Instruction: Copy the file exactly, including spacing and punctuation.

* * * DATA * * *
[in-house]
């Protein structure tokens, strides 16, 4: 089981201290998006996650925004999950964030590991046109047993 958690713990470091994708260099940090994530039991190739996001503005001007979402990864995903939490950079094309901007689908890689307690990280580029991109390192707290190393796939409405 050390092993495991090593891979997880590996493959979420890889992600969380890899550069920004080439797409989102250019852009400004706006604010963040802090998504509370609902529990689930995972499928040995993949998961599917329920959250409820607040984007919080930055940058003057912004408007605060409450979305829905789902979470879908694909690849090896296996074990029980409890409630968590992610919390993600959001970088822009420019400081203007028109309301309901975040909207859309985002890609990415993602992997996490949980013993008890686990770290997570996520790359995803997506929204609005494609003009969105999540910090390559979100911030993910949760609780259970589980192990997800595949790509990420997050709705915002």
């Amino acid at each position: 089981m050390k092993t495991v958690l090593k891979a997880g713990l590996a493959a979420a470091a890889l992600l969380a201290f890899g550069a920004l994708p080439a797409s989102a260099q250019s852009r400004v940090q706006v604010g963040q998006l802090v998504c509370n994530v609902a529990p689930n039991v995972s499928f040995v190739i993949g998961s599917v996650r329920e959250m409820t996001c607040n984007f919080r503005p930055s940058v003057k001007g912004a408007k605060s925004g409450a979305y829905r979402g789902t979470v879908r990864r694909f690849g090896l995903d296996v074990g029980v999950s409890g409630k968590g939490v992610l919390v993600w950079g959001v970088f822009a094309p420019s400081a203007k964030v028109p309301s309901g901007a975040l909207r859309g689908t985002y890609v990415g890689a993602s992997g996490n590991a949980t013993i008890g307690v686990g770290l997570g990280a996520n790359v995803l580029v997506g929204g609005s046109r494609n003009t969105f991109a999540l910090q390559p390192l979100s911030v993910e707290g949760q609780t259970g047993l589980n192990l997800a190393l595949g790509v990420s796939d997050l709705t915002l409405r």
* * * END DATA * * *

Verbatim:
[in-house]
């Protein structure tokens, strides 16, 4: 089981201290998006996650925004999950964030590991046109047993 958690713990470091994708260099940090994530039991190739996001503005001007979402990864995903939490950079094309901007689908890689307690990280580029991109390192707290190393796939409405 050390092993495991090593891979997880590996493959979420890889992600969380890899550069920004080439797409989102250019852009400004706006604010963040802090998504509370609902529990689930995972499928040995993949998961599917329920959250409820607040984007919080930055940058003057912004408007605060409450979305829905789902979470879908694909690849090896296996074990029980409890409630968590992610919390993600959001970088822009420019400081203007028109309301309901975040909207859309985002890609990415993602992997996490949980013993008890686990770290997570996520790359995803997506929204609005494609003009969105999540910090390559979100911030993910949760609780259970589980192990997800595949790509990420997050709705915002």
């Amino acid at each position: 089981m050390k092993t495991v958690l090593k891979a997880g713990l590996a493959a979420a470091a890889l992600l969380a201290f890899g550069a920004l994708p080439a797409s989102a260099q250019s852009r400004v940090q706006v604010g963040q998006l802090v998504c509370n994530v609902a529990p689930n039991v995972s499928f040995v190739i993949g998961s599917v996650r329920e959250m409820t996001c607040n984007f919080r503005p930055s940058v003057k001007g912004a408007k605060s925004g409450a979305y829905r979402g789902t979470v879908r990864r694909f690849g090896l995903d296996v074990g029980v999950s409890g409630k968590g939490v992610l919390v993600w950079g959001v970088f822009a094309p420019s400081a203007k964030v028109p309301s309901g901007a975040l909207r859309g689908t985002y890609v990415g890689a993602s992997g996490n590991a949980t013993i008890g307690v686990g770290l997570g990280a996520n790359v995803l580029v997506g929204g609005s046109r494609n003009t969105f991109a999540l910090q390559p390192l979100s911030v993910e707290g949760q609780t259970g047993l589980n192990l997800a190393l595949g790509v990420s796939d997050l709705t915002l409405r």